# How is $\mathcal{L}(V,W) \cong W\mathcal{^B}$ where $\mathcal{B}$ is a basis for $V$?

How is there a bijective map between the sets $$\mathcal{L}(V,W) = \{T ~|~ T:V \to W\}$$ and $$W^\mathcal{B} = \{T ~|~ T: \mathcal{B} \to W\}$$ where $$T$$ is a linear function and $$\mathcal{B}$$ is a basis for $$V$$.

Denote $$\mathcal{B} = \{b_1,b_2, \cdots, b_n\}$$. It makes sense that for any $$v \in V$$, $$v = \sum \alpha_i b_i$$ and so each $$v$$ is composed of a unique tuple $$(a_1,a_2, \cdots, a_n)$$ to ensure the injectivity criteria. For surjectivity, we have the spanning property of the basis that does the work.

But this doesn't make much sense to me because $$T(v) \in W$$ where $$v\in V$$ and $$T(\sum \alpha_i b_i) \in W$$ where $$\sum a_i b_i \notin \mathcal{B}$$.

• $\mathcal{L}(V,W)$ is not the set of all functions from $V$ to $W$ but the set of all the linear functions from $V$ to $W$. – Robin Carlier Nov 6 '19 at 18:17
• In $\mathcal{L}(V,W)$ you take all linear maps. In $W^\mathcal{B}$ you take all maps. the symbol $\cong$ denotes a bijection. This is what happens when we choose a basis $\mathcal{B}$ for the vector space $V$. – GEdgar Nov 6 '19 at 18:19
• So is the notation $\{T ~| ~T : V \to W\} \cong \{T ~|~ T : \mathcal{B} \to W\}$ correct? I'm sorry I still don't get it – charlesh Nov 6 '19 at 18:28
• @charlesh No, it is not. $\{T\, |\, T: V \to W\}$ denotes the set of all maps from $V$ to $W$ while $\mathcal{L}(V, W)$ denotes only the set of linear maps. – Robin Carlier Nov 6 '19 at 18:32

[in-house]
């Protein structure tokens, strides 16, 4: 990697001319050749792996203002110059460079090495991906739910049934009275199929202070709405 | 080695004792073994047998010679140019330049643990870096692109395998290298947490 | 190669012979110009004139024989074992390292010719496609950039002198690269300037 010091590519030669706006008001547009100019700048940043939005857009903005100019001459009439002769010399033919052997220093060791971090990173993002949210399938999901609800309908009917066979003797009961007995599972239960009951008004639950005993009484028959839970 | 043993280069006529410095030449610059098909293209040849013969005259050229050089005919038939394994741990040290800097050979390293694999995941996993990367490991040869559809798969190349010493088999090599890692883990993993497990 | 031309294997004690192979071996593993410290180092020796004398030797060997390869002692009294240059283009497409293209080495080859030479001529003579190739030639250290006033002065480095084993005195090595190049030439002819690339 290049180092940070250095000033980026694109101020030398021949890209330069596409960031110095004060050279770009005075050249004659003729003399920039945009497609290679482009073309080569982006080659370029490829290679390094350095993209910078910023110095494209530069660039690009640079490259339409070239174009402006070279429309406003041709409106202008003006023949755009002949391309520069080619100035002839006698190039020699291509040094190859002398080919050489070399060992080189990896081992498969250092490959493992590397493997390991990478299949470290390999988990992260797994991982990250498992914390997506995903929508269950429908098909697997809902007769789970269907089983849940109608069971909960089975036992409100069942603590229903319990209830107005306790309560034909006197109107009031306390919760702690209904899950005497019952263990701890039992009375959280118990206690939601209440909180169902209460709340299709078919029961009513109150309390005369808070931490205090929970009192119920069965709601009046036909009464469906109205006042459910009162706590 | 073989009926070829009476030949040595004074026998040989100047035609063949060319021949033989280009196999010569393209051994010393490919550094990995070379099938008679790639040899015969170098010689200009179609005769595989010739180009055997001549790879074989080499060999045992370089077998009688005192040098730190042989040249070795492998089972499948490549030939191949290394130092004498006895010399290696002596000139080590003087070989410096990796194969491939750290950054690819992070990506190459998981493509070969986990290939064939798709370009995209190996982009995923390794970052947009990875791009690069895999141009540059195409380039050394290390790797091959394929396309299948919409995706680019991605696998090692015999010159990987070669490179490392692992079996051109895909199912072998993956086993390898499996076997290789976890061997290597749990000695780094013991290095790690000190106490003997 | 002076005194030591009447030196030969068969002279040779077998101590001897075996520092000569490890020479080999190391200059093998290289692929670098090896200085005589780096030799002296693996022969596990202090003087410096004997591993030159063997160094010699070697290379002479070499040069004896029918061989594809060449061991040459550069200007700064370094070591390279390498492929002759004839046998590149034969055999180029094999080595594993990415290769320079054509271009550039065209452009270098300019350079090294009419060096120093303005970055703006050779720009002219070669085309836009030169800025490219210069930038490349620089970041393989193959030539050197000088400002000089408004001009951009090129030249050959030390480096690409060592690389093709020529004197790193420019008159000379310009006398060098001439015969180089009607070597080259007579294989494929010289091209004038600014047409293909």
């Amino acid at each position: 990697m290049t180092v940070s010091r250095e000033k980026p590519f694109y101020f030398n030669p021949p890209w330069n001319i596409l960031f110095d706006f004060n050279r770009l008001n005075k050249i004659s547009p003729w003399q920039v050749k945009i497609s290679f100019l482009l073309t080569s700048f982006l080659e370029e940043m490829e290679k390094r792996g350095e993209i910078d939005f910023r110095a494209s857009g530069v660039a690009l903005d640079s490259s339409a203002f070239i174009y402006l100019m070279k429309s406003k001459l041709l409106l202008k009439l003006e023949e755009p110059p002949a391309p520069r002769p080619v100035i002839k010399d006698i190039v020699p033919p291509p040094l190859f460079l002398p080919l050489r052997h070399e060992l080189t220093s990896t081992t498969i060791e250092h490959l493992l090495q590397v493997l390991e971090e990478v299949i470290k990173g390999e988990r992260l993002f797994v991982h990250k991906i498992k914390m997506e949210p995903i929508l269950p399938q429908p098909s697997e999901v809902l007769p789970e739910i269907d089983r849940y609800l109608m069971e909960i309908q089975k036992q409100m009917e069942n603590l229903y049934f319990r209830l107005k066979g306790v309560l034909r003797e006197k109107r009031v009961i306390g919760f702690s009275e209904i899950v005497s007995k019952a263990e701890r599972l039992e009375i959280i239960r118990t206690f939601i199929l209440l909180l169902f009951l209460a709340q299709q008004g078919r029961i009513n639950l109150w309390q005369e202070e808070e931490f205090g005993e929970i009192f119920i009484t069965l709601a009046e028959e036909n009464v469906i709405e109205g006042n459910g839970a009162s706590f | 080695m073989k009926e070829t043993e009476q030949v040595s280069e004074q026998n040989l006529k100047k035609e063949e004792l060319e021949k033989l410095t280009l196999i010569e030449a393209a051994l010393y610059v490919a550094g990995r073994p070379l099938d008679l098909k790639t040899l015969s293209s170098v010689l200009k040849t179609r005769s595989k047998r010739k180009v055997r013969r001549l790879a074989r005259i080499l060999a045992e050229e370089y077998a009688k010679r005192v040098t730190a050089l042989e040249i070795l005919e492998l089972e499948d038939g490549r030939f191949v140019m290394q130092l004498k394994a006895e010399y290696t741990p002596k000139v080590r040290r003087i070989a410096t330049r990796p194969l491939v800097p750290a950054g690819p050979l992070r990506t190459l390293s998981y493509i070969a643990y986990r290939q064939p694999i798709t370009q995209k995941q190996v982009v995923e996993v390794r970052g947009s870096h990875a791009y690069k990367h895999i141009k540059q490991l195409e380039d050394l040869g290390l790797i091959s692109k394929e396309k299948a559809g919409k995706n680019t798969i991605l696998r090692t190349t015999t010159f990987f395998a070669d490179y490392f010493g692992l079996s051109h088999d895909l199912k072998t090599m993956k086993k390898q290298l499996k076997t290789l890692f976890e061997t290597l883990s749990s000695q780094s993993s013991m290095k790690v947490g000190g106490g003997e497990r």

• I forgot to mention that $T$ is a linear function. Will it satisfy then? That, $\mathcal{L}(V,W) = \{T | T:V \to W\}$ and $W^\mathcal{B}= \{T | T : \mathcal{B} \to W \}$. I have edited the original post as well – charlesh Nov 6 '19 at 18:40

Say $$\mathcal{B}$$ is a basis of $$V$$. Then, the set $$W^{\mathcal{B}}$$ is the set $$\\{T|T: \mathcal{B} \to W\ \text{is a map} \\}$$. This is a set of all maps, without restriction, from the finite set $$\mathcal{B}$$ to $$W$$.
The set $$\mathcal{L}(V, W)$$ can be written as $$\\{T | T: V \to W, T\ \text{is linear}\\}$$.
Now why are those sets in bijection? Let $$T$$ be a linear map, and $$v \in W$$, as you noted, $$v = \sum a_i b_i$$ for some unique $$n$$-uple $$(a_1,\ldots,a_n)$$. Since $$T$$ is linear, $$T(v) = \sum a_i T(b_i)$$. So the information about the values of $$T$$ on $$b_i$$ is enough to reconstruct, by linearity, the value of $$T$$ for any element of $$V$$. This is why the sets are in bijection. In fact, both sets are vector spaces and you can even prove they are isomorphic as such.